|Publication number||US4622059 A|
|Application number||US 06/785,424|
|Publication date||Nov 11, 1986|
|Filing date||Oct 8, 1985|
|Priority date||Oct 8, 1985|
|Publication number||06785424, 785424, US 4622059 A, US 4622059A, US-A-4622059, US4622059 A, US4622059A|
|Inventors||George W. Brown|
|Original Assignee||Emhart Industries, Inc.|
|Export Citation||BiBTeX, EndNote, RefMan|
|Patent Citations (5), Referenced by (16), Classifications (12), Legal Events (8)|
|External Links: USPTO, USPTO Assignment, Espacenet|
The present invention relates to method and apparatus for controlling the operating temperatures within a glass forehearth, and in particular to a versatile, cost-efficient computer control system therefor.
The control system of the present invention is designed to be utilized in a forehearth for thermally conditioning molten glass received from a glass melting furnace, to be fed to a glassware forming machine. Such forehearths typically include an elongated refractory channel which is divided into a series of sections or zones, and are designed to bring the glass to a reduced temperature level and to achieve approximate thermal homogeneity, thereby providing a suitable viscosity for the forming process. These forehearths incorporate a plurality of burners, electrodes, or other heat input means spaced along their sides to replace heat lost to the refractory channel walls, and may in addition include one or more conduits for cooling air to selectively remove heat from portions of the molten glass.
A variety of electronic control systems have been devised for glass forehearth temperature control. Such systems typically include one or a plurality of temperature sensors, for measuring atmospheric temperatures or subsurface temperatures of the molten glass, together with a regulator for controlling the action of the heating (and possibly cooling) devices associated with the forehearth in response to sensor feedback and operator input. Where such forehearth control systems include a plurality of transducer-regulator subsystems, each associated with an individual section or zone of the forehearth, these systems have provided greater precision of control at considerable additional expense. There is a practical need for an improved control system which enjoys the advantages of versatile, precise control of forehearth temperatures over a plurality of zones, with greater economy of design.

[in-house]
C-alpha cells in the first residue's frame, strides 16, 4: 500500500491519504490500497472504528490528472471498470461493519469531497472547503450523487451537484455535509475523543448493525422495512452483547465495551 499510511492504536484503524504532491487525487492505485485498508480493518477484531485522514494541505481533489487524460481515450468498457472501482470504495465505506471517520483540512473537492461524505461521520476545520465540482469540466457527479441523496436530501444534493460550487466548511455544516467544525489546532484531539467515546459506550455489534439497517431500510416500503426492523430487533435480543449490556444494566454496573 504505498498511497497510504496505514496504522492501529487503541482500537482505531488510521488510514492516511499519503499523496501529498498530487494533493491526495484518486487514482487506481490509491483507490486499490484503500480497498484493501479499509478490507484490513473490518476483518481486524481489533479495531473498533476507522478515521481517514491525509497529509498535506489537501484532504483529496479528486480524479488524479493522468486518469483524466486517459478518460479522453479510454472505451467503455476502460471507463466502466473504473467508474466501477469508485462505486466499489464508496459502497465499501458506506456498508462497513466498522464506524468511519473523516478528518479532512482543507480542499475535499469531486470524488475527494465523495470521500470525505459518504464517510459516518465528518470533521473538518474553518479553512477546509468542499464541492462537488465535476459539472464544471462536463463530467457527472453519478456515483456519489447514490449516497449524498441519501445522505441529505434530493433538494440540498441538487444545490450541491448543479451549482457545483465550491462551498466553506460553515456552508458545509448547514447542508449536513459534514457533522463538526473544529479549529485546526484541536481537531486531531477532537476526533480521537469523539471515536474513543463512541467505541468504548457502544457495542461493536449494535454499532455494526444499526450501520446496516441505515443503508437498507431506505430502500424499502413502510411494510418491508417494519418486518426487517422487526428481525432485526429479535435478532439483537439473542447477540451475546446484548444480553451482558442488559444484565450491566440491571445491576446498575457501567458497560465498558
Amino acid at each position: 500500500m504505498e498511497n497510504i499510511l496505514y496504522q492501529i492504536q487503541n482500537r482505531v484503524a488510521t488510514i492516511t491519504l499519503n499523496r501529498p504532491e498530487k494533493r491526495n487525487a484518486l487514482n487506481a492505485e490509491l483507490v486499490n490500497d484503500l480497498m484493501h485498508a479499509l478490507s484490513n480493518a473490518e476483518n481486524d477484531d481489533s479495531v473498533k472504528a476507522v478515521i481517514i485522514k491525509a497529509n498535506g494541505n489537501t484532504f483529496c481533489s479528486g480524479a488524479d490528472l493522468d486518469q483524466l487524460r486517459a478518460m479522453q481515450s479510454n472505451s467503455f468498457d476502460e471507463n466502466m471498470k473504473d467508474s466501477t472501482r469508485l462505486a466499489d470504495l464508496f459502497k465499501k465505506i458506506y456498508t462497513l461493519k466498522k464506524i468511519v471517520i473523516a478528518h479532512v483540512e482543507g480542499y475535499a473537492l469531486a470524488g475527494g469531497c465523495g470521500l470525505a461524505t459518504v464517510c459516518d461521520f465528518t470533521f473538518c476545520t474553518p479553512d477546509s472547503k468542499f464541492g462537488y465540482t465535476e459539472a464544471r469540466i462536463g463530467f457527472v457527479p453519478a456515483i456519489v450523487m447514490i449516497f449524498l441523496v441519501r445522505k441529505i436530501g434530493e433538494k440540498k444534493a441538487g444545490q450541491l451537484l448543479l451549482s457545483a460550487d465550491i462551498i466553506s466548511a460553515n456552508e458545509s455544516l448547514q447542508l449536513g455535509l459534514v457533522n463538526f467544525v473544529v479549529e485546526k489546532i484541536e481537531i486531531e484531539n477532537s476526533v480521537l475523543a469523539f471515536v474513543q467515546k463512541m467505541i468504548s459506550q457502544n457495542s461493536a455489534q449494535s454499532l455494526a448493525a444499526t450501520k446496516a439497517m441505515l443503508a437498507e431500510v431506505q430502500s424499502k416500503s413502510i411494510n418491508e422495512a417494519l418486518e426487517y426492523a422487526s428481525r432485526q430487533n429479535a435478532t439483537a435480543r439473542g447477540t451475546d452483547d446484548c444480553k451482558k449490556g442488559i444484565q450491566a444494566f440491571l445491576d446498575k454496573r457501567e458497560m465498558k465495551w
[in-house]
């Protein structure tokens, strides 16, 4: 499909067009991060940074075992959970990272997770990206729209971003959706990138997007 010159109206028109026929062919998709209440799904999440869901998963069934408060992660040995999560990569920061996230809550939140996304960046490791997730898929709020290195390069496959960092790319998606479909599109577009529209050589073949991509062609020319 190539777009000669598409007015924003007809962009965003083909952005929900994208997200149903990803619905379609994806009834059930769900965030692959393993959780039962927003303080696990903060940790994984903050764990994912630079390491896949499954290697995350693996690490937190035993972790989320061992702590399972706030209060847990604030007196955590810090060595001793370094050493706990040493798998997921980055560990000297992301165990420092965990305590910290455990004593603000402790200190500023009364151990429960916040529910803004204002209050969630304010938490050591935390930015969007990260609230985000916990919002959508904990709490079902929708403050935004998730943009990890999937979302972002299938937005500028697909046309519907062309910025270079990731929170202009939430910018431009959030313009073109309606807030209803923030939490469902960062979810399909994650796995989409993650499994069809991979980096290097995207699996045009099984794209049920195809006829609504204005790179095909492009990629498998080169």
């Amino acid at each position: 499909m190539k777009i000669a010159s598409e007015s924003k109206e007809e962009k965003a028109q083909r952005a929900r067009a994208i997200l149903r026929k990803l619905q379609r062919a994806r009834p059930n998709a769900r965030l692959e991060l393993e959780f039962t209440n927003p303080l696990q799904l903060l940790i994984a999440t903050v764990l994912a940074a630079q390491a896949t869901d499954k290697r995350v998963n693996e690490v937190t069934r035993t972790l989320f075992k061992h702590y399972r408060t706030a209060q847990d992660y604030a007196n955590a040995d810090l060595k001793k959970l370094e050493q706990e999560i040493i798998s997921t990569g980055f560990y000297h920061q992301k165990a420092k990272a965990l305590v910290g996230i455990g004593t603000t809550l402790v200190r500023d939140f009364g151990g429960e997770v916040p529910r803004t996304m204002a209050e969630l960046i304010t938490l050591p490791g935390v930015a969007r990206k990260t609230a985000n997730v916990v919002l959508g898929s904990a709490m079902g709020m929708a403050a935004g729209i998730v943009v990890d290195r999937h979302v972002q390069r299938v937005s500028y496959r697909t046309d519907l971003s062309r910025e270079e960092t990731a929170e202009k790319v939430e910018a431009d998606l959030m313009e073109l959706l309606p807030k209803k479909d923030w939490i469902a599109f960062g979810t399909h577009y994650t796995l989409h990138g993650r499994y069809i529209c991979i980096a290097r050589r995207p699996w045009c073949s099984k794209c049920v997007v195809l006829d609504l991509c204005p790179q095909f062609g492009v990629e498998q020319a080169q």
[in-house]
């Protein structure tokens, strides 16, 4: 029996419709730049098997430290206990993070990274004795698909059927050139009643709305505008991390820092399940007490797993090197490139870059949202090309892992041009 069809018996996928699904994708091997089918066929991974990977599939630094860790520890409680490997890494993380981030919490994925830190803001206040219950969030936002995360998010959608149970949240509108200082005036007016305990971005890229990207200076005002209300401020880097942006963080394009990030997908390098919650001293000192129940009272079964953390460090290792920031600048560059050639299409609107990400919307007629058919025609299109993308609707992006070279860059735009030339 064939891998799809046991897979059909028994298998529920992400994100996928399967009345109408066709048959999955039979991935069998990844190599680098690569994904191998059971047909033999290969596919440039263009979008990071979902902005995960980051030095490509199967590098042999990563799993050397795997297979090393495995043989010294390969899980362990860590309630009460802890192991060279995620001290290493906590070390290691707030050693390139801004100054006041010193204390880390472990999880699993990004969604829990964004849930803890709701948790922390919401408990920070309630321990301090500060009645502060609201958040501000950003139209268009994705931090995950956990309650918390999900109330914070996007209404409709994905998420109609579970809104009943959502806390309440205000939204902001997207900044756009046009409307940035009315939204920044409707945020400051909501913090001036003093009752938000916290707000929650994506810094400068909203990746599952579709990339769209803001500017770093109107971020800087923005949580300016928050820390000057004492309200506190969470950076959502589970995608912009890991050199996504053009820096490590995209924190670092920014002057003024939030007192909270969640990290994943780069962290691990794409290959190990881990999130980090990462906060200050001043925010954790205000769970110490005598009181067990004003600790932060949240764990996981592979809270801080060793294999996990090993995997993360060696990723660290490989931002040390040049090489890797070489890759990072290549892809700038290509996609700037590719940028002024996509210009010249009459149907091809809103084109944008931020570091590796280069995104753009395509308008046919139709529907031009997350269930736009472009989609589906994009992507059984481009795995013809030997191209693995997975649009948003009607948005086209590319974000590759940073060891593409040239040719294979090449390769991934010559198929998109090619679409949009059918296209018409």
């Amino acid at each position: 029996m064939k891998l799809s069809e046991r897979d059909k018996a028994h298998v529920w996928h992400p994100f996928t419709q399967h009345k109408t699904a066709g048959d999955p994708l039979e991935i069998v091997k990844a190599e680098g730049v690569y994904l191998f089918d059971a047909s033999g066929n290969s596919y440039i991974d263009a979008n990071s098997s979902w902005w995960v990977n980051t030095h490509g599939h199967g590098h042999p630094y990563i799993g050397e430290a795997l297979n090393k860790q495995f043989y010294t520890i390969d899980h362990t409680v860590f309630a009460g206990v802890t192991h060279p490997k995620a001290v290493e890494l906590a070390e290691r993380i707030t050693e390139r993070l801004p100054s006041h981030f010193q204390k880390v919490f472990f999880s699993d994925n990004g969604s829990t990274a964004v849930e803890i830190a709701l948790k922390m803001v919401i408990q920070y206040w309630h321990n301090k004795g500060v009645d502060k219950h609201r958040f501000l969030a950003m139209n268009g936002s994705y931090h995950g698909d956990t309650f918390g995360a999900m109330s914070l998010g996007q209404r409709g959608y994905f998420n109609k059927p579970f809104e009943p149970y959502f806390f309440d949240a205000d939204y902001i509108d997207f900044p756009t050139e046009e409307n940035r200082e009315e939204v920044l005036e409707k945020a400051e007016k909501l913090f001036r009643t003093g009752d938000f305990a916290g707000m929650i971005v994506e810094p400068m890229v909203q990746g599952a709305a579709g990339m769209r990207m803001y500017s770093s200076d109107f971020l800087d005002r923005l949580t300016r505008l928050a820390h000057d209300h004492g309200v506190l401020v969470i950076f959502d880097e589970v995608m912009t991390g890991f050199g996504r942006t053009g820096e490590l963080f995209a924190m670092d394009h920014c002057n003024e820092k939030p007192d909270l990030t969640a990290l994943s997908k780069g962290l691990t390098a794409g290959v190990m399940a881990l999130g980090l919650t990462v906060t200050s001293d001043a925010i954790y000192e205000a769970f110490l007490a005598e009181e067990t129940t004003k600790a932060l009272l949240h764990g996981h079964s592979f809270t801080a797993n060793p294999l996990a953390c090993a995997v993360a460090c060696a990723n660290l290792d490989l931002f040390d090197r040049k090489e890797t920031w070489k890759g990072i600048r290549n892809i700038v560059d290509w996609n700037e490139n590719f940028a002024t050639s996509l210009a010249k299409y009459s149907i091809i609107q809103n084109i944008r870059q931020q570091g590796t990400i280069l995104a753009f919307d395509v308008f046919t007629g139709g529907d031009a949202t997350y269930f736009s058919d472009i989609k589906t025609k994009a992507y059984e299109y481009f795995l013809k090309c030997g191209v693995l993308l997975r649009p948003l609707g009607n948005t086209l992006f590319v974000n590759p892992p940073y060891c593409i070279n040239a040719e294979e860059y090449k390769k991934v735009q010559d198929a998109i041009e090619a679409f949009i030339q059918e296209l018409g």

Accordingly, it is a paramount object of the invention to achieve improved electronic control systems for temperature control in a glass conditioning forehearth. Such systems should provide precise, efficient thermal control over a plurality of forehearth zones.
A related object is to simplify the electronic hardware design of such control systems, thereby yielding cost savings and other advantages.
Still another object of the invention is to achieve rapid, efficient response to disruptive thermal conditions within the forehearth.